#167: The Case of the
Original Airdate: 01/10/63
From The Perry Mason TV Show Book (Revised)
Barbara Hale’s actor-husband Bill Williams makes another of his Mason series appearances in this cow-tale involving a murder.
A woman named Linda Blake arrives in the town of Ladera seeking her inheritance as the daughter of a man who was never married, and who died seven years before in a hunting accident. When someone tries to kill her by turning on the gas in her motel room, Linda goes to Perry, who happens to be in town on business.
Against Perry’s wishes, Linda keeps an appointment with a shady character at the local dairy. The man has arranged for an explosion to take place at the moo-juice palace; amazingly, the explosion does not kill Linda Blake. Instead, the shady character himself is discovered bludgeoned to death with a walking stick that can be linked to Linda.
Starring Raymond Burr
in The Case of THE BLUFFING BLAST
Based upon characters created by Erle Stanley Gardner
Barbara Hale, William Hopper, Ray Collins
Directed by Allen H. Miner
Written by Samuel Newman
Art Seid | Producer
Gail Patrick Jackson | Executive Producer
Jackson Gillis | Associate Producer
Samuel Newman | Story Consultant
Raymond Burr as Perry Mason
Barbara Hale as Della Street
William Hopper as Paul Drake
Ray Collins as Lt. Tragg
Bill Williams as Floyd Grant
Frank Overton as Deputy D.A. Nelson Taylor
Peter Breck as Clay Elliot
Antoinette Bower as Linda Blake
Mary La Roche as Donella Lambert
Robert Knapp as Charles Lambert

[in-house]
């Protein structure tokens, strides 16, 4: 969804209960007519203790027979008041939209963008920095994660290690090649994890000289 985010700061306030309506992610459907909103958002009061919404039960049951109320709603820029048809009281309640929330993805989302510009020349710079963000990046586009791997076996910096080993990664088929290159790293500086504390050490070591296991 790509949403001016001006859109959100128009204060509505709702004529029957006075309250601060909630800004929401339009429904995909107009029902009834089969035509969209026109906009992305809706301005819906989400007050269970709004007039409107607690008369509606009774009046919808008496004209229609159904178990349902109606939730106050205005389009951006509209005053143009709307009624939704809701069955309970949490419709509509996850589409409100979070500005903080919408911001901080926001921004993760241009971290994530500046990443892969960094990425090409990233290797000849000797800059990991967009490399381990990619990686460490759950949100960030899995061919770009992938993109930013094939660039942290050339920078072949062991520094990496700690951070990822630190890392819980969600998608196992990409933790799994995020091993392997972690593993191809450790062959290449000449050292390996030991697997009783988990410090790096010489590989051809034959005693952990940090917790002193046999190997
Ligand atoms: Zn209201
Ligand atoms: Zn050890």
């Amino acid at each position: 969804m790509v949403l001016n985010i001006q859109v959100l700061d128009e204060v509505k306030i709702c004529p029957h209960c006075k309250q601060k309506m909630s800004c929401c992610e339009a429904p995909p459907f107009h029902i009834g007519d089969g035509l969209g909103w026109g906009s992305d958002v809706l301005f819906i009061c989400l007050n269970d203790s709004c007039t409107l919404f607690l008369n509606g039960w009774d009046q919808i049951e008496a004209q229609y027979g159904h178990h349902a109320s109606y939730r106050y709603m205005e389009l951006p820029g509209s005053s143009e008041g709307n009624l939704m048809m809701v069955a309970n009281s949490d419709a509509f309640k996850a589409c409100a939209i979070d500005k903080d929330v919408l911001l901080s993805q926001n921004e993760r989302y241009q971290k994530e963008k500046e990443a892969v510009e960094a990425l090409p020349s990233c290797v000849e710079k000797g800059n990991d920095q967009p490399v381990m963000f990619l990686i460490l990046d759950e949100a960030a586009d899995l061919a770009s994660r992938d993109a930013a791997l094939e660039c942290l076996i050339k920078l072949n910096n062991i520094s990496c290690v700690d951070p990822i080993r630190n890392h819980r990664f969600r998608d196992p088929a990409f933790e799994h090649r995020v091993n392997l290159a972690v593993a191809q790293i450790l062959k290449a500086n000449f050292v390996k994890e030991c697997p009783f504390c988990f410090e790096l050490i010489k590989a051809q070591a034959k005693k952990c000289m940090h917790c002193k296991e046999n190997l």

Frank Ferguson as Sheriff Orville Ramsey
Gertrude Flynn as Sylvia Lambert
Jonathan Kidd as Joe Italiano
Ralph Manza as Dr. Lieberson
Bill Zuckert as Judge
William Fawcett as Mr. Morescu
Bill Hampton as Cab Driver
Director of Photography … Robert G. Hager
Art Direction … Lewis Creber
Assistant Director … Gordon A. Webb
Film Editor … John D. Faure
Casting … Harvey Clermont
Makeup … Irving Pringle
Hair Stylist … Annabell
Wardrobe Supervision … Ed McDermott, Evelyn Carruth
Set Decoration … Charles Q. Vassar
Properties … Ray Thompson
Production Sound Mixer … Herman Lewis
Script Supervision … Cosmo Genovese
Theme Composed by … Fred Steiner
Automobiles Supplied by … Ford Motor Company
Produced by the CBS Television Network in association with Paisano Productions
Location: The house with the address 1432 on its porch also appears in at least two other episodes: #171 as well as #218. Probably a location near the studio they could run to quickly. Submitted by Eric Cooper, 9 June 2011.
His face is never very clear, but it sure looks like Lee Miller in the back row of the courtroom in several shots. Perhaps Sgt. Brice simply likes to spectate on his days off! Submitted by Ed Zoerner, 8/6/11.
I haven't been able to verify it, but I'm almost certain that Jonathan Kidd (Joe Italiano) did the voiceover for the Underdog cartoons! Submitted by Ed Zoerner, 8/6/11.
+ I don't think so, Ed. Underdog and his alter ego Shoe Shine Boy were voiced by the great Wally Cox. JohnK, 7 December 2018
++ The OP may have been referring to the narrator of Underdog, who was actually George S. Irving. TriviaSleuth 8/16/19
CARS. (1) A circa 1948 ACF-Brill IC-41, Bus #129 of SOUTHWEST BUS LINES, Licence No X12 626, brings Linda Blake to Ladera ("IC-41" = InterCity, 41 passenger). ACF-Brill badge is on front of bus below the Right turn-signal arrow. An IC-41 is featured on the cover of Buses of ACF.